Seven Clusters of Mental Abilities Findings
Found that scoring well on one cluster generally matched high scores on the others, providing some evidence of g
Cattle and Horn
Crystallized and Fluid Intelligence
Crystallized Intelligence
Accumulated knowledge and facts
Examples of Crystalized Intelligence
Vocabulary and history tests
Fluid Intelligence
Ability to reason speedily and abstractly; decreases with age
Example of Fluid Intelligence
Solving unfamiliar logic problems
Gardner's Theory of Multiple Intelligences
Developed in 1983; thought that people did not just score the same in different categories and believe that there was no general g factor or intelligence
Garnder's Multiple Intelligences
Visual-spatial, musical, bodily-kinesthetic, interpersonal, verbal-linguistic, logical-mathematical, naturalistic, and intrapersonal
School
Linguistic and logical (Garder's Intelligence)
Therapists
Intrapersonal (Gardner's Intelligence)
Ninth Intelligence of Gardner's Theory
Existential; what is life and its meaning
Sternberg's Three Intelligences is called...
The Triarchic Theory
Sternberg's Three Intelligences
Analytical intelligence, practical intelligence, and creative intelligence
Analytical Intelligence
Taps into our information processing abilities and academic problem solving; school smarts and traditional I.Q. tests
Creative Intelligence
Looks at how we solve new problems and how we can have divergent thinking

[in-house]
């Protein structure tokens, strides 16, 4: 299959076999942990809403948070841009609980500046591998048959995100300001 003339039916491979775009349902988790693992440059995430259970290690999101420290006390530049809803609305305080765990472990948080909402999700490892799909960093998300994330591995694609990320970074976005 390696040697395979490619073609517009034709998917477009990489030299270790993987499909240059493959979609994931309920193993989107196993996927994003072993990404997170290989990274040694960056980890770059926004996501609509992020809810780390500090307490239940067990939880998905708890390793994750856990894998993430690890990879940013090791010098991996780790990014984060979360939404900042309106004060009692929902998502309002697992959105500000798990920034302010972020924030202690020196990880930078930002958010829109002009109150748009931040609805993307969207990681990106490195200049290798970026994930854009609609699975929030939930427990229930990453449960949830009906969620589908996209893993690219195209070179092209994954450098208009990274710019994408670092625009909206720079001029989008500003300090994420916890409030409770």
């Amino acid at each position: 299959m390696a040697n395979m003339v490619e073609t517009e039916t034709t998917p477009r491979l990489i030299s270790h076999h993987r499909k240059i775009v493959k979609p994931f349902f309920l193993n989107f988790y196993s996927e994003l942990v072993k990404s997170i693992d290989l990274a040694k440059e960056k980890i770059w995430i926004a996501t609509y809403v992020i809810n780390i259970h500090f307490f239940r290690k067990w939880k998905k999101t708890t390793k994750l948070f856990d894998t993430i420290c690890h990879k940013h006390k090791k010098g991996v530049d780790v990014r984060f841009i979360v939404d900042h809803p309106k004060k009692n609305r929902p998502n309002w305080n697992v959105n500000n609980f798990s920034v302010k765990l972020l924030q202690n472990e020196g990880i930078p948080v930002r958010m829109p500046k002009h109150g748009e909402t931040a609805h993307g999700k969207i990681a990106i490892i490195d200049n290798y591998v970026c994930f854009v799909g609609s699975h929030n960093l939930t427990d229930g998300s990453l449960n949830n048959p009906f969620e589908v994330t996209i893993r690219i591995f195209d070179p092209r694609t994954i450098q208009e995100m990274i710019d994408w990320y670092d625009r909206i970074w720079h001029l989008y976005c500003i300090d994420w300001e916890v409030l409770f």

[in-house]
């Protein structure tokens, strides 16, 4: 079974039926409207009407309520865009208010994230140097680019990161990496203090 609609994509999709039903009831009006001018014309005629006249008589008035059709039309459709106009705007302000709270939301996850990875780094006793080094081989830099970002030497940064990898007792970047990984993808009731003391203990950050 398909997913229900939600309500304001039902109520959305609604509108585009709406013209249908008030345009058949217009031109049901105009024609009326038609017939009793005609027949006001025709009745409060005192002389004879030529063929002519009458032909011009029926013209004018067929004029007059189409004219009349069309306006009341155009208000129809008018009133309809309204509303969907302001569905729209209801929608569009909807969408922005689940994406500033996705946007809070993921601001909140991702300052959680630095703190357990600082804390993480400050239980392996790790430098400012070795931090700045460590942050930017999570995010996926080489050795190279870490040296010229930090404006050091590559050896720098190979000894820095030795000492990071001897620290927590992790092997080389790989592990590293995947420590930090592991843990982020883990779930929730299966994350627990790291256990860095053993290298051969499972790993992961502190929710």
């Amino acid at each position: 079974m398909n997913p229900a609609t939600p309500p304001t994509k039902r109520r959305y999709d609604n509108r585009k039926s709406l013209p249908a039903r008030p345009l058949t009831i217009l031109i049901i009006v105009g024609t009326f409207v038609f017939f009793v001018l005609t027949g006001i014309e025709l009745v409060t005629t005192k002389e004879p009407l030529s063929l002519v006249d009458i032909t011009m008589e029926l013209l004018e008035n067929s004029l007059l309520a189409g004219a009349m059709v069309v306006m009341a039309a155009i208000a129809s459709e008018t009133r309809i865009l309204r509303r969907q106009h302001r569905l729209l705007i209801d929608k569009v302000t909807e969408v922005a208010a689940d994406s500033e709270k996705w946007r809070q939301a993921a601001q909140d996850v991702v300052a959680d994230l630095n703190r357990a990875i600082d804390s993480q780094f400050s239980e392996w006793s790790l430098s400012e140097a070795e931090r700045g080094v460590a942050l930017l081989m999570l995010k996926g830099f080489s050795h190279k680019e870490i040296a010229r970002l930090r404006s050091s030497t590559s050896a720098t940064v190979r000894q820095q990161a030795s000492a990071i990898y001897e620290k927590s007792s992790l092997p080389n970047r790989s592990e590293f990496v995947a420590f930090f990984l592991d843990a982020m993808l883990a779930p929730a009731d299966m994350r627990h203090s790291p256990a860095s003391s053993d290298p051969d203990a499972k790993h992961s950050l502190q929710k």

Practical Intelligence
Common sense and street smarts; largely dependent of socioeconomic status
Criticism of Gardner and Sternberg
Factor analysis confirms the existence of g and that success is more than high intelligence
Ericsson's Work on Experts
Expert performers spend about a decade practicing, which includes motivation and devotion
Salovey Emotional Intelligence
Perceiving, understanding, managing, and using emotions; correlates with well-being
Adolescences with Higher Emotional Intelligence
Better relationships with peers, secure attachments with parents, overall successful
College Students with High Emotional Intelligence
More likely to seek out therapy and support during hard times
Intelligence Test
Assessing an individual's mental aptitudes with the purpose of comparing them to others using a numerical scale
Aptitude Test
Predicting a person's future performance
Achievement Test
Assessing what a person has actually learned
Aptitude and Intelligence Scores
The higher the I.Q., the higher the SAT score, generally
Francis Galton
Attempted to assess intellectual intelligence in 1884 and found no correlation between measures; provided statistical techniques such as normal distribution; persisted in the belief of inheriting genius
Alfred Binet
Measured each child's mental age; assumed that all children follow the same course but not rate of intellectual development; believed in environmental explanations of intelligence differences
Simon and Binet
Developed the traditional understand of I.Q. (mental age) to see if they could predict how well children do in school
Lewis Terman
Revised Binet's I.Q. test by extending the upper end of the test's range and renaming the test the Stanford-Binet; theorized intelligence tests reveal the intelligence a person is born with
Stanford-Binet Test (I.Q.) Formula
Mental age of ten DIVIDED BY chronological age of 8 TIMES one-hundred
Stanford-Binet Intelligence Scale???
???
David Wechsler
Created the most widely used intelligence test that provides clues to strengths and weaknesses; called the Wechsler Adult Intelligence Scale (WAIS)
Wechsler Adult Intelligence Scale (WAIS)